I also was able to see an excellent presentation on developer education from Andrew Rook, and I agreed with almost everything. We tend to teach developers about developing quality code in a very backwards way, showing them all the different ways something can break, and analogous to the drivers education videos with all the gruesome crashes that many of us had to suffer through. These videos didn’t make us better drivers, and after a while you feel like it was almost inevitable and made you less safe in the long run. Of course a certain amount of fear is a good thing, and nothing drives home the point like a memory corruption resulting in a shell, but we have to channel that. We need to encourage developers to have a deeper understanding of the tools that they’re using to create our systems, what the underlying concepts and philosophies of a given language/library are, what are the potential pitfalls and how to avoid them. What we need to avoid, and what far too many security consultants and “experts” are doing is just pushing another checklist onto people, and creating a de facto compliance requirement. And I think we all know what those lead to, the bare minimum.
And moving on to more of an attacker/penetration testers point of view, the metasploit track at both Blackhat and Defcon was excellent. I know a lot of people are apprehensive about the framework, but I think you have to take the tool for what it is, and realize its become an incredible platform for people like me who like working with the pointy end of the security stick. There’s too much to go into in a short post like this, since it was about 6 hours of 20 minute talks, but I’ll mention a few. Moore and Trammels wardailing additions that we’ve mentioned here before are growing up fast, excellent tools that I look forward to using on the next assesment that I’m on with a lot of dialup access. Valsmith and co’s Metaphish looks to give us a much more structured and more quantifiable way to test our employees for how successful a phishing attack could be. Often overlooked and ignored, but user education is still our best bet, and teaching people how to identify a phishing attack by demonstrating one might be the best way to keep them from clicking on a link without thinking the next time. Many other very interesting things going on with MSF.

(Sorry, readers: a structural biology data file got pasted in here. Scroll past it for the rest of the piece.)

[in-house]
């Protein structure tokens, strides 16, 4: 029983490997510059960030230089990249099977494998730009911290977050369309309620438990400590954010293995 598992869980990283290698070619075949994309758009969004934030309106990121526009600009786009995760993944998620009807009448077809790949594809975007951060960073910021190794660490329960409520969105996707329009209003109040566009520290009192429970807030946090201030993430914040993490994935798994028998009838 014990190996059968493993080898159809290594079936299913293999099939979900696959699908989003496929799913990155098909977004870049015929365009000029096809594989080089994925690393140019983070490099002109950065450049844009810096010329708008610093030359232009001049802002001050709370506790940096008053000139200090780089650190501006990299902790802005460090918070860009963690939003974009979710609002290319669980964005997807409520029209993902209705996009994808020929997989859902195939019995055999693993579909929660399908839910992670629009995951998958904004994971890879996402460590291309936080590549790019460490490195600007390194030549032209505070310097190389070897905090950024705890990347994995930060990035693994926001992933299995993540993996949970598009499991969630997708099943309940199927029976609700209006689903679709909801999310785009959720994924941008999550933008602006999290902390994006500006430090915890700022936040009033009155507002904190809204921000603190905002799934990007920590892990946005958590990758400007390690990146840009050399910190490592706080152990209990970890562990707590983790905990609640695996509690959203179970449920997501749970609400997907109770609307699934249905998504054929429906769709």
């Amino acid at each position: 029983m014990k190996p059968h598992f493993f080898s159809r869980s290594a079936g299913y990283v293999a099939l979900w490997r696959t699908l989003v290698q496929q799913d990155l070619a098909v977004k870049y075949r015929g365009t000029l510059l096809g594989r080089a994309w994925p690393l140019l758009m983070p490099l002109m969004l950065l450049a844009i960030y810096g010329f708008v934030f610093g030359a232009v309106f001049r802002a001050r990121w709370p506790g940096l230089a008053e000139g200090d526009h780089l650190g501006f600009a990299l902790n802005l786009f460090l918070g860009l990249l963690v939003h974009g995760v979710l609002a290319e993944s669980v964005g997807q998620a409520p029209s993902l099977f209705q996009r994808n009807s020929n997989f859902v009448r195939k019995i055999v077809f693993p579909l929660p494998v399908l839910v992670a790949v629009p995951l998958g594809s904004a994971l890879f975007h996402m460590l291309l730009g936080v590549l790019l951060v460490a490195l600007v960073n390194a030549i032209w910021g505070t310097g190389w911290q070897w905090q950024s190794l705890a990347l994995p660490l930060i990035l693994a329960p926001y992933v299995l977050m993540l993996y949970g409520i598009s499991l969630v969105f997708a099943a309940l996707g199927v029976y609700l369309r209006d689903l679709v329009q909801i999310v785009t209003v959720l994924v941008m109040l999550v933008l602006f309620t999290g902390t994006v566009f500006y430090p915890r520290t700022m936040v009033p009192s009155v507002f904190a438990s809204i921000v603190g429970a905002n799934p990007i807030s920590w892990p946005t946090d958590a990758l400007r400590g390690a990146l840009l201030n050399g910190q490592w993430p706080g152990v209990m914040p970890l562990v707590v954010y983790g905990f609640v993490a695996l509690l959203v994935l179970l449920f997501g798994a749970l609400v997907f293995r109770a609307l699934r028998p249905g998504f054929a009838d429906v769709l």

There’s another presentation or two that I’m going to highlight specifically, but thats going to conclude my overview posts. Aside from the presentations, one of the more interesting things I noticed was how every other vendor had something about SCADA in their marketing materials, but almost no one has done anything with it or anything that they could tell me about. I’m wondering if those smart grid commercials have got the marketeers thinking that using the magic words “SCADA” and “smart grid” or “AMI” will make the contract faeries show up? Of course there’s no reason to completely discount a vendor new in the space, but the last thing we need in control systems are more blinking lights (probably blue ones) that give a false sense of security and one more service agreement to manage and most security products do little more than that.